@ Trap'd: Inspired by Art Taylor, Ted Warren outlines some easy things you can/should do to give tunes some shape. Here is a savagely-edited teaser- go read the entire piece:
1. Rapid volume changes- One of the things I noticed that Art Taylor did in the tune I saw is that even though he didn't switch cymbals for each soloist, he did change the volume level of his cymbal throughout the piece to cause a texture change. [...]
2. Changing cymbals- This is probably the most common and easiest way of signally changes between soloists and sections, however, it is most effective when you know the form of the tune you're playing! [...]
3. Changing comping textures- Another great thing I noticed in the Art Taylor footage was how when he went from the Tenor to the piano solo, even though he didn't change cymbals he went from quite prominent bass drum/open snare comping to mainly a click on beat 4 and very quiet bass drum. [...]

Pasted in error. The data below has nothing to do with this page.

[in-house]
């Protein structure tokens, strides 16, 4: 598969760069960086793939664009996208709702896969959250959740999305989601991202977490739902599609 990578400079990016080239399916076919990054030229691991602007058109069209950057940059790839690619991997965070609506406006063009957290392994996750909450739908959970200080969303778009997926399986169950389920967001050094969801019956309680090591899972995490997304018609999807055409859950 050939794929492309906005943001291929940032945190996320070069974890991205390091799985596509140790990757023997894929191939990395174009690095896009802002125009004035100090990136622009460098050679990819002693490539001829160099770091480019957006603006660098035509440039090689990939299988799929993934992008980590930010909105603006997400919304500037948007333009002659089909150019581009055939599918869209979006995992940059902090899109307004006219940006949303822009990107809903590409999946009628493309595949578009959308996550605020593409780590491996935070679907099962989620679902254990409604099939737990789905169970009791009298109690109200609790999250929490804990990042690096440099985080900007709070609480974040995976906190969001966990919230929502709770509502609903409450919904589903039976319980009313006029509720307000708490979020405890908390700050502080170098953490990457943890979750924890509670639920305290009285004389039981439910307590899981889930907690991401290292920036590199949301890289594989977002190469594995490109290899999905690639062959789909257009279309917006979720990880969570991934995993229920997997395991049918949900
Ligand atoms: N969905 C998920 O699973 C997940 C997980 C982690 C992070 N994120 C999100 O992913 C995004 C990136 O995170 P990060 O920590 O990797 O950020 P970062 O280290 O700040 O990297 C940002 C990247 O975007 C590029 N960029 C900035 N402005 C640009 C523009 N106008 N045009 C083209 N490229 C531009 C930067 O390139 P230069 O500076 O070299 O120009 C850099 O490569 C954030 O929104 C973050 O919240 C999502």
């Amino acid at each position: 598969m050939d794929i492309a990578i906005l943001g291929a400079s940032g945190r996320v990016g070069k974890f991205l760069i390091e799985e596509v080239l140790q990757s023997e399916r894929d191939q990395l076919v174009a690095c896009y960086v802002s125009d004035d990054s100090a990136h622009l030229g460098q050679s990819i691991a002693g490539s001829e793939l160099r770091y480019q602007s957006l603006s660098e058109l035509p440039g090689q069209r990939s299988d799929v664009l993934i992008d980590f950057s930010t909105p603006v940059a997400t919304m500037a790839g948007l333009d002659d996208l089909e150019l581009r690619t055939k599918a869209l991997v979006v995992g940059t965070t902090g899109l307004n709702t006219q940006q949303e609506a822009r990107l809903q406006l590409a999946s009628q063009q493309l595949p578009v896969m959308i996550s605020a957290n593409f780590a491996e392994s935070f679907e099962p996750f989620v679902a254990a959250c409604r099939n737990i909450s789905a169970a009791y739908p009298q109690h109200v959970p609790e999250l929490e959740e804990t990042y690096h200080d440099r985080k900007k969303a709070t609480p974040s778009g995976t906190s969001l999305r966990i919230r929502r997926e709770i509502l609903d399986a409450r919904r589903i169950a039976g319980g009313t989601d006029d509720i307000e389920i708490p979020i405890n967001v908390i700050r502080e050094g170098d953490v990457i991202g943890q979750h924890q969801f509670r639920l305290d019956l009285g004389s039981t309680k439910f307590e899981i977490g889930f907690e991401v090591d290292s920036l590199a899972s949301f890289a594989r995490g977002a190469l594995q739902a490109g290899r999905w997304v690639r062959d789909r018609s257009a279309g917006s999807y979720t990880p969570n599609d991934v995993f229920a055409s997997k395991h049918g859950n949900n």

4. Changing implements- Going from brushes to sticks is a great way to let the listener know the head is over and the soloing has started. [...]
5. A couple of more things about bass solos- Bass is not only usually the quietest thing in the band, it's also the instrument that gets lost most easily due to low frequencies being harder to hear. [...] So it's generally a good idea to thin out the texture of your timekeeping as well as the volume. Don't thin out the strength of the time or the commitment to the form though. [...]
Also see Warren's recent piece on transcribing and listening, where he says nice things about us.
@ The Melodic Drummer: Andrew Hare offers one burning post after another, this time dealing with the Philly Joe beat- go find out what it is. A nice companion to the Trap'd piece above is Hare's series on transitions, along with a post on endings.
@ Four on the Floor: Jon McCaslin has a ton of great little stuff. Read his Monday Morning Paradiddle for a, ahm, potpourri of good stuff- a number of well-selected clips, MLK on jazz, Elvin with Coltrane, Greg Hutchinson warming up, and more.